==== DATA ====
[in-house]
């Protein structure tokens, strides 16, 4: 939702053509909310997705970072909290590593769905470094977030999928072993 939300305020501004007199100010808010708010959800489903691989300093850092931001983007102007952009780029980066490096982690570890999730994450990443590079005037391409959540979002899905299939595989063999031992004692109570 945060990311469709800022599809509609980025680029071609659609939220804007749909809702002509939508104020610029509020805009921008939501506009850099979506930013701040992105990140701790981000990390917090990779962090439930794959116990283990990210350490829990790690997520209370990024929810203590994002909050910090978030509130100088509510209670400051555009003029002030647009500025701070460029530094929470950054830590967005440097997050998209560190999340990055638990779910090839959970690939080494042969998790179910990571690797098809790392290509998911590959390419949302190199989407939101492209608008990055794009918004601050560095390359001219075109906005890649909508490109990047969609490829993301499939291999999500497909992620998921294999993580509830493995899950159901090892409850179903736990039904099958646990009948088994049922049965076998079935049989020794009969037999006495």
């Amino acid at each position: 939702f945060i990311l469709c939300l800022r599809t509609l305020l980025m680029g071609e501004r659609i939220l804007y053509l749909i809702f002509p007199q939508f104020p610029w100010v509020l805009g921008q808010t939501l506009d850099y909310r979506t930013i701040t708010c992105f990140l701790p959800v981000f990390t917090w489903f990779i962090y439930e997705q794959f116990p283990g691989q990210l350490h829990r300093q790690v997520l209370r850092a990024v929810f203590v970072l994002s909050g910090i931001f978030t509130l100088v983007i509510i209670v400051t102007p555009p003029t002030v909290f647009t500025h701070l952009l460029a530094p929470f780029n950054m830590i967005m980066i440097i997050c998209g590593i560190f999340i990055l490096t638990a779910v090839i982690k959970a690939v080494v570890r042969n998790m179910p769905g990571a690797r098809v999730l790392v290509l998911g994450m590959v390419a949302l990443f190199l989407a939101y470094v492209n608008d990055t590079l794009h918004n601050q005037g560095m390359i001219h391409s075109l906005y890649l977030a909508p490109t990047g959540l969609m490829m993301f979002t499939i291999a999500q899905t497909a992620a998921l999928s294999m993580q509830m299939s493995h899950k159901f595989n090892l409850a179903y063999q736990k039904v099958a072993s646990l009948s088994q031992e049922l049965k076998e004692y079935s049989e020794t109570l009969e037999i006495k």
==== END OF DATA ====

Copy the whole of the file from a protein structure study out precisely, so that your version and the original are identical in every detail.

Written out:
[in-house]
């Protein structure tokens, strides 16, 4: 939702053509909310997705970072909290590593769905470094977030999928072993 939300305020501004007199100010808010708010959800489903691989300093850092931001983007102007952009780029980066490096982690570890999730994450990443590079005037391409959540979002899905299939595989063999031992004692109570 945060990311469709800022599809509609980025680029071609659609939220804007749909809702002509939508104020610029509020805009921008939501506009850099979506930013701040992105990140701790981000990390917090990779962090439930794959116990283990990210350490829990790690997520209370990024929810203590994002909050910090978030509130100088509510209670400051555009003029002030647009500025701070460029530094929470950054830590967005440097997050998209560190999340990055638990779910090839959970690939080494042969998790179910990571690797098809790392290509998911590959390419949302190199989407939101492209608008990055794009918004601050560095390359001219075109906005890649909508490109990047969609490829993301499939291999999500497909992620998921294999993580509830493995899950159901090892409850179903736990039904099958646990009948088994049922049965076998079935049989020794009969037999006495």
């Amino acid at each position: 939702f945060i990311l469709c939300l800022r599809t509609l305020l980025m680029g071609e501004r659609i939220l804007y053509l749909i809702f002509p007199q939508f104020p610029w100010v509020l805009g921008q808010t939501l506009d850099y909310r979506t930013i701040t708010c992105f990140l701790p959800v981000f990390t917090w489903f990779i962090y439930e997705q794959f116990p283990g691989q990210l350490h829990r300093q790690v997520l209370r850092a990024v929810f203590v970072l994002s909050g910090i931001f978030t509130l100088v983007i509510i209670v400051t102007p555009p003029t002030v909290f647009t500025h701070l952009l460029a530094p929470f780029n950054m830590i967005m980066i440097i997050c998209g590593i560190f999340i990055l490096t638990a779910v090839i982690k959970a690939v080494v570890r042969n998790m179910p769905g990571a690797r098809v999730l790392v290509l998911g994450m590959v390419a949302l990443f190199l989407a939101y470094v492209n608008d990055t590079l794009h918004n601050q005037g560095m390359i001219h391409s075109l906005y890649l977030a909508p490109t990047g959540l969609m490829m993301f979002t499939i291999a999500q899905t497909a992620a998921l999928s294999m993580q509830m299939s493995h899950k159901f595989n090892l409850a179903y063999q736990k039904v099958a072993s646990l009948s088994q031992e049922l049965k076998e004692y079935s049989e020794t109570l009969e037999i006495k």